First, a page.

Friday, August 15, 2008

Long Road...

Ever since I was a kid, I had been battling with my weight. I had been walking short distances (2-3km) several times a week, however my work had me sitting at a desk all day so that was pretty much the only activity that I was doing on a daily basis. I'd loose a little weight here and there, but I'd catch a cold, get derailed for a week and fall back again. Add in the fact that it didn't take much of an excuse to convince myself to skip a session (bad weather, something on TV, etc.) and at best I was simply treading water.

First Steps...

Fast forward to December 2006. I had just had a physical and got reamed by my doctor once again for gaining weight, and was just coming off of a nasty cold that shut down my exercises for a week or so. Given the short term determination that those stimuli prompted, I decided to make up the lost mileage by doing two 3km sessions a day for the next week.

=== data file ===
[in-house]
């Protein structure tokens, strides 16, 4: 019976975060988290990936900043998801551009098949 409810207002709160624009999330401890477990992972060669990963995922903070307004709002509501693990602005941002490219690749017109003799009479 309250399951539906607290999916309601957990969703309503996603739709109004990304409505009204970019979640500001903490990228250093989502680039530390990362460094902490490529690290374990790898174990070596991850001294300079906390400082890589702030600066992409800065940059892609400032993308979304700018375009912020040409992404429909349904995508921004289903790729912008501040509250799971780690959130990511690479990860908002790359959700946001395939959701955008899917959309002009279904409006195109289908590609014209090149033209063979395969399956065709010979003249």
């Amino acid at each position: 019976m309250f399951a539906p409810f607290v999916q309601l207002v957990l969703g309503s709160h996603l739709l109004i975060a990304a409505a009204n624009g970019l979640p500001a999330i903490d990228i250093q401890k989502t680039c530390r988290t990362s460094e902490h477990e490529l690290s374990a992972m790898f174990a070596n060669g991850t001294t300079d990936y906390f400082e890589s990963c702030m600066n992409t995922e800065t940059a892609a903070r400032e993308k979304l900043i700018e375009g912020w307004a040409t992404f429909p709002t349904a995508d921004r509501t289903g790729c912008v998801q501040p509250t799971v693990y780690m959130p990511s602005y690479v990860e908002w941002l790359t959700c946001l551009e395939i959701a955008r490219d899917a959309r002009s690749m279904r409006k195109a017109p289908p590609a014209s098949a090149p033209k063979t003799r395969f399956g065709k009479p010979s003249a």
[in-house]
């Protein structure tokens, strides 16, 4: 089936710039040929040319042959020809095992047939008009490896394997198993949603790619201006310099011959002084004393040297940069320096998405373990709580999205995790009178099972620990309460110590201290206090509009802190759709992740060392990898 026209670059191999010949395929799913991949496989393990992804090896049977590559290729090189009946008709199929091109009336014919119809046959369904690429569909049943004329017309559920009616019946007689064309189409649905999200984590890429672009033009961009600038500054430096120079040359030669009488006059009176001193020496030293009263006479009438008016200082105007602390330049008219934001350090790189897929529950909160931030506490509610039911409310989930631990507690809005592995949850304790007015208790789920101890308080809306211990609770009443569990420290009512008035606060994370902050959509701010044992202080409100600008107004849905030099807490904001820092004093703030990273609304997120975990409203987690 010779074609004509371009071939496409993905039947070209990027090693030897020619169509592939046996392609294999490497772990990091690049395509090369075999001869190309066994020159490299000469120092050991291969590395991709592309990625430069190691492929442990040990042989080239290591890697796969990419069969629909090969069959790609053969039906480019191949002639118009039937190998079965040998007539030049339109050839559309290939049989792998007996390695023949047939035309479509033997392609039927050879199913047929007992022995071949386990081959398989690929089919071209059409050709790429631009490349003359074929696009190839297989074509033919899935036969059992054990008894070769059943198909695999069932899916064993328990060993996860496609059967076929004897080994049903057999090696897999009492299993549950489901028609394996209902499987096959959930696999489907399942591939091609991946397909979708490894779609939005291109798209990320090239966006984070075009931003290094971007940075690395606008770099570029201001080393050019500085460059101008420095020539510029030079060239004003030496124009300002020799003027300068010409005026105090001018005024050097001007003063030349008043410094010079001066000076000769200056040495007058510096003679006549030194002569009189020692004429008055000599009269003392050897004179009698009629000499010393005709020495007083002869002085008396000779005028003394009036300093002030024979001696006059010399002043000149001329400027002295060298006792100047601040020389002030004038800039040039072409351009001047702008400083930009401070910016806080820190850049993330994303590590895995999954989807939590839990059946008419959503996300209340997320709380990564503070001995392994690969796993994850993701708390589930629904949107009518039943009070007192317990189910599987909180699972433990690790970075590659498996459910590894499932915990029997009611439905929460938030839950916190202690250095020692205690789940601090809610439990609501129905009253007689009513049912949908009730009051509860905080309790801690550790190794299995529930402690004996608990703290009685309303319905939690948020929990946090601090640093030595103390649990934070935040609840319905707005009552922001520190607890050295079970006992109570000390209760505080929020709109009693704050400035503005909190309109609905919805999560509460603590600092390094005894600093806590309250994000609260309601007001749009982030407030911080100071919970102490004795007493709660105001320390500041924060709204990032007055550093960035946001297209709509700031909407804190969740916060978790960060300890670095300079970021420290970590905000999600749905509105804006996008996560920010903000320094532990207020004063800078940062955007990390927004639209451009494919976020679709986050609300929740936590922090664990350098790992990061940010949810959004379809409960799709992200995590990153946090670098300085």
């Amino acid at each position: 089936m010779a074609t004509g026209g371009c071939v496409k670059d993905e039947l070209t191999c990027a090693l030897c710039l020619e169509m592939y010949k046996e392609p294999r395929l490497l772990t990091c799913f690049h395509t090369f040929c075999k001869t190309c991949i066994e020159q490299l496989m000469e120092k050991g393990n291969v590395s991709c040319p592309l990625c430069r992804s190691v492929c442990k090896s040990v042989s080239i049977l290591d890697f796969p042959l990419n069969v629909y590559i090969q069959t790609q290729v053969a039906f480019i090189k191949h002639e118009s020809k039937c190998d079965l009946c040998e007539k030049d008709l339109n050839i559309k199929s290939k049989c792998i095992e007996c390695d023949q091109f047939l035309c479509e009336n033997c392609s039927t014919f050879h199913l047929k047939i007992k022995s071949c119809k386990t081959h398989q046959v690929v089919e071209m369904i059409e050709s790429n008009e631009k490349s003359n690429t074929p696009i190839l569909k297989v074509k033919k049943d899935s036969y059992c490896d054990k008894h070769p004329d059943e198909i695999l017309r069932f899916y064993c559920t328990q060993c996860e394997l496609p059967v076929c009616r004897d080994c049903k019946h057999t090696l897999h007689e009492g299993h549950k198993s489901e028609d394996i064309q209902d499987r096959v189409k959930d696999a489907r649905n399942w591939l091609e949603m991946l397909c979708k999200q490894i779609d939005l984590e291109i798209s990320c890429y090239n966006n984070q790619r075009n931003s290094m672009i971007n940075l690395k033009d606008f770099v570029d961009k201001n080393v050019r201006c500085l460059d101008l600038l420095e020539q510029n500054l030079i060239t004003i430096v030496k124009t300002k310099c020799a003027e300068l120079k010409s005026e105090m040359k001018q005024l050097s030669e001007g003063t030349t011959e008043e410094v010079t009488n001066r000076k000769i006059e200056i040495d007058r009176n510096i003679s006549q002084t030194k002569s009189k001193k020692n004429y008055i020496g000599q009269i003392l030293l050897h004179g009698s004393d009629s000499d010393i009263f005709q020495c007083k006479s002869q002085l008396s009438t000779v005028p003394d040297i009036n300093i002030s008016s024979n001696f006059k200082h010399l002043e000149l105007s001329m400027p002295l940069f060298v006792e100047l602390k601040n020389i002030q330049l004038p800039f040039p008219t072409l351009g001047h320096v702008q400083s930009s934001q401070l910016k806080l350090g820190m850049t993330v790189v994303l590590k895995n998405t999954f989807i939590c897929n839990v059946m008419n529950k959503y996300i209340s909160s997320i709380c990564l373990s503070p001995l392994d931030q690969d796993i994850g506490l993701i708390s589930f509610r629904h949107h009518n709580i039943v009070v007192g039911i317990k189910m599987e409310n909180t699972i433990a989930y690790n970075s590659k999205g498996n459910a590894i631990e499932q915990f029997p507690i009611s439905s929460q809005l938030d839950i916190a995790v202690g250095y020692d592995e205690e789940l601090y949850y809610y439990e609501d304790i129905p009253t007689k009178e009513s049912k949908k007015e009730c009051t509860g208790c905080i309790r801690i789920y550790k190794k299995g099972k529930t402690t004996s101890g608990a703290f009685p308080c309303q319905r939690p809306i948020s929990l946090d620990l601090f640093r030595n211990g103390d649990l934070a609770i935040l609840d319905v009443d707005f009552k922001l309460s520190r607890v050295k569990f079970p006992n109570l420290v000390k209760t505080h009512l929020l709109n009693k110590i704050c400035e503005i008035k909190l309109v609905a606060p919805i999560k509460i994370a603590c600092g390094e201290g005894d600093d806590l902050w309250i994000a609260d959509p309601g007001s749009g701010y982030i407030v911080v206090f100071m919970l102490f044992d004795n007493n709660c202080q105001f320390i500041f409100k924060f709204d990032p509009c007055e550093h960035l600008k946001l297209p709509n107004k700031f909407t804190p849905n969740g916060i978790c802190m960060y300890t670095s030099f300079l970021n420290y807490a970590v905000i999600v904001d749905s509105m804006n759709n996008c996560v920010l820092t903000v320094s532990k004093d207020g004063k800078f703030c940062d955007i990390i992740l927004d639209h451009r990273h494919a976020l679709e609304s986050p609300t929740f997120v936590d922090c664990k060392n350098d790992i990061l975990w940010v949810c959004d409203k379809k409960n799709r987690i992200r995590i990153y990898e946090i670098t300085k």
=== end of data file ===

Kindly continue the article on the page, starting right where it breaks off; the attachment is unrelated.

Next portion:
By the end of that week, I was down about 3lbs and the extra mileage felt quite good so I figured that I'd stick with it for a little while longer. Things continued to go quite well, and while the weight loss dropped to 1-2lbs per week pretty quickly, it remained enough motivation to keep going. As time passed, I got faster and began adding mileage to maintain the session time. That in turn reaped significant benefits, so I slowly began increasing the time of the sessions as well. The progress continued over the next few months.

By March I was up to about 12km per day (two 6km walks), however I ran into a bit of a snag as I was beginning to develop some nasty blisters on my feet which stopped me from pushing much further. A week off (due to a trip out west) and new pair of shoes temporarily remedied the problem, however the crappy Reebok cross trainers that I was using didn't last long and it came right back a couple of months later.

The Importance of Proper Equipment

When the new shoes began to self-destruct on me (around June) and the blisters were worsening again, I figured that it was about time to get fitted for a proper pair. A new Running Room store had opened in the area, so I figured that it was my best bet in finding a shop with staff that actually knew what they were doing. That turned out to be a very good move, as the fellow that fitted me was extremely helpful and spent about 45 minutes finding the right shoe and getting some proper (non-cotton) socks to go with them.